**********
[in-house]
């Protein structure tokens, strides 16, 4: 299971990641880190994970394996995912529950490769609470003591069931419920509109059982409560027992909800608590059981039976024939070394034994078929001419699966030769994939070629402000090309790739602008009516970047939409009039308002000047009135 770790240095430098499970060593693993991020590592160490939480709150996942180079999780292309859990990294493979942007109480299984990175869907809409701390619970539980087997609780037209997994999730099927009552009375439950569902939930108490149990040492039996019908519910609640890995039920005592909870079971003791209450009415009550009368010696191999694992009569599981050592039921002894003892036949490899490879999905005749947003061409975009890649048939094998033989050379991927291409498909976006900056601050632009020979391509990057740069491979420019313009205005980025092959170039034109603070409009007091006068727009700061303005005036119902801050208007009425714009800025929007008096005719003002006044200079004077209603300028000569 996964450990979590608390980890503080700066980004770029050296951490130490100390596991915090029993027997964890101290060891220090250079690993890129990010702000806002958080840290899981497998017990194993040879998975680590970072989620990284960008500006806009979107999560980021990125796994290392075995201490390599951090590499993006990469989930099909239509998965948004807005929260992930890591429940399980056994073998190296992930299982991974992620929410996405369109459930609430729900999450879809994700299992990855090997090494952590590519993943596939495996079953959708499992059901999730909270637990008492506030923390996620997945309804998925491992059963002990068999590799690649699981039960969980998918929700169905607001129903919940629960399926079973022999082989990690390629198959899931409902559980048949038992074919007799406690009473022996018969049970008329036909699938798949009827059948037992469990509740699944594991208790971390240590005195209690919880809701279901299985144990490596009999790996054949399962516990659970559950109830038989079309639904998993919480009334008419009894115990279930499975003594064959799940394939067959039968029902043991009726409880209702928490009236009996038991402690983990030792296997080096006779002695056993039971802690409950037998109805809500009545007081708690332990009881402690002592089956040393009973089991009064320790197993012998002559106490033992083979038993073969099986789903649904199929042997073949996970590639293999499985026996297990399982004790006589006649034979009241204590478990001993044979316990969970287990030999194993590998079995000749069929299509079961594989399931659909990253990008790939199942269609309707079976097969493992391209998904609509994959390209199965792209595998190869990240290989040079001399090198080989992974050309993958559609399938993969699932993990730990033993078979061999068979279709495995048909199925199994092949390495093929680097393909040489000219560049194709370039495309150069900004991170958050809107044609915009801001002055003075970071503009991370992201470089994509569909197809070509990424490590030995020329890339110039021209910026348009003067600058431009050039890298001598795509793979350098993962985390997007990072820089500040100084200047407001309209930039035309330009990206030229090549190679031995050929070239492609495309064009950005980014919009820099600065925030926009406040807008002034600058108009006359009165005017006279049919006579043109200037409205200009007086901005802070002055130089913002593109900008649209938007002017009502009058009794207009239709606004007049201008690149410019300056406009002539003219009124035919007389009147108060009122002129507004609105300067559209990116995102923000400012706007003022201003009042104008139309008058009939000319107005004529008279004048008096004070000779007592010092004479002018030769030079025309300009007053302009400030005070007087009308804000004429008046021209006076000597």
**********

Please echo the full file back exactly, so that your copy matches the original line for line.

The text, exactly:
[in-house]
């Protein structure tokens, strides 16, 4: 299971990641880190994970394996995912529950490769609470003591069931419920509109059982409560027992909800608590059981039976024939070394034994078929001419699966030769994939070629402000090309790739602008009516970047939409009039308002000047009135 770790240095430098499970060593693993991020590592160490939480709150996942180079999780292309859990990294493979942007109480299984990175869907809409701390619970539980087997609780037209997994999730099927009552009375439950569902939930108490149990040492039996019908519910609640890995039920005592909870079971003791209450009415009550009368010696191999694992009569599981050592039921002894003892036949490899490879999905005749947003061409975009890649048939094998033989050379991927291409498909976006900056601050632009020979391509990057740069491979420019313009205005980025092959170039034109603070409009007091006068727009700061303005005036119902801050208007009425714009800025929007008096005719003002006044200079004077209603300028000569 996964450990979590608390980890503080700066980004770029050296951490130490100390596991915090029993027997964890101290060891220090250079690993890129990010702000806002958080840290899981497998017990194993040879998975680590970072989620990284960008500006806009979107999560980021990125796994290392075995201490390599951090590499993006990469989930099909239509998965948004807005929260992930890591429940399980056994073998190296992930299982991974992620929410996405369109459930609430729900999450879809994700299992990855090997090494952590590519993943596939495996079953959708499992059901999730909270637990008492506030923390996620997945309804998925491992059963002990068999590799690649699981039960969980998918929700169905607001129903919940629960399926079973022999082989990690390629198959899931409902559980048949038992074919007799406690009473022996018969049970008329036909699938798949009827059948037992469990509740699944594991208790971390240590005195209690919880809701279901299985144990490596009999790996054949399962516990659970559950109830038989079309639904998993919480009334008419009894115990279930499975003594064959799940394939067959039968029902043991009726409880209702928490009236009996038991402690983990030792296997080096006779002695056993039971802690409950037998109805809500009545007081708690332990009881402690002592089956040393009973089991009064320790197993012998002559106490033992083979038993073969099986789903649904199929042997073949996970590639293999499985026996297990399982004790006589006649034979009241204590478990001993044979316990969970287990030999194993590998079995000749069929299509079961594989399931659909990253990008790939199942269609309707079976097969493992391209998904609509994959390209199965792209595998190869990240290989040079001399090198080989992974050309993958559609399938993969699932993990730990033993078979061999068979279709495995048909199925199994092949390495093929680097393909040489000219560049194709370039495309150069900004991170958050809107044609915009801001002055003075970071503009991370992201470089994509569909197809070509990424490590030995020329890339110039021209910026348009003067600058431009050039890298001598795509793979350098993962985390997007990072820089500040100084200047407001309209930039035309330009990206030229090549190679031995050929070239492609495309064009950005980014919009820099600065925030926009406040807008002034600058108009006359009165005017006279049919006579043109200037409205200009007086901005802070002055130089913002593109900008649209938007002017009502009058009794207009239709606004007049201008690149410019300056406009002539003219009124035919007389009147108060009122002129507004609105300067559209990116995102923000400012706007003022201003009042104008139309008058009939000319107005004529008279004048008096004070000779007592010092004479002018030769030079025309300009007053302009400030005070007087009308804000004429008046021209006076000597």